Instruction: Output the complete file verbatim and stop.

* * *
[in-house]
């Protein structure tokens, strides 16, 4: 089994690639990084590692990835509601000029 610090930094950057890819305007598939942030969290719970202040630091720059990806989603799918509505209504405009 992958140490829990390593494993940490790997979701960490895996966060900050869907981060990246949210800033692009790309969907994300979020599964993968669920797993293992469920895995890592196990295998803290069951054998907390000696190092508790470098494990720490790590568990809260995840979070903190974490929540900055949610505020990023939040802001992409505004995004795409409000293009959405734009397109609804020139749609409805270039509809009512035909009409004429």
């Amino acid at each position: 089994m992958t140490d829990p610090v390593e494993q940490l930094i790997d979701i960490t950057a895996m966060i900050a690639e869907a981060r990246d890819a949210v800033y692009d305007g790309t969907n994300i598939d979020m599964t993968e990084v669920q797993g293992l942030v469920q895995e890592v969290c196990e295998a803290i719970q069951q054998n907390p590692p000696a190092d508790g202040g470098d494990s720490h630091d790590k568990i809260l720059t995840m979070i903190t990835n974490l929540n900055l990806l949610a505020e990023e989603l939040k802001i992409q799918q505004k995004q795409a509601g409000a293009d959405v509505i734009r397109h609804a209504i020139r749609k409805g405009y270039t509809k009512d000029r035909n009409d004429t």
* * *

[in-house]
């Protein structure tokens, strides 16, 4: 089994690639990084590692990835509601000029 610090930094950057890819305007598939942030969290719970202040630091720059990806989603799918509505209504405009 992958140490829990390593494993940490790997979701960490895996966060900050869907981060990246949210800033692009790309969907994300979020599964993968669920797993293992469920895995890592196990295998803290069951054998907390000696190092508790470098494990720490790590568990809260995840979070903190974490929540900055949610505020990023939040802001992409505004995004795409409000293009959405734009397109609804020139749609409805270039509809009512035909009409004429």
């Amino acid at each position: 089994m992958t140490d829990p610090v390593e494993q940490l930094i790997d979701i960490t950057a895996m966060i900050a690639e869907a981060r990246d890819a949210v800033y692009d305007g790309t969907n994300i598939d979020m599964t993968e990084v669920q797993g293992l942030v469920q895995e890592v969290c196990e295998a803290i719970q069951q054998n907390p590692p000696a190092d508790g202040g470098d494990s720490h630091d790590k568990i809260l720059t995840m979070i903190t990835n974490l929540n900055l990806l949610a505020e990023e989603l939040k802001i992409q799918q505004k995004q795409a509601g409000a293009d959405v509505i734009r397109h609804a209504i020139r749609k409805g405009y270039t509809k009512d000029r035909n009409d004429t």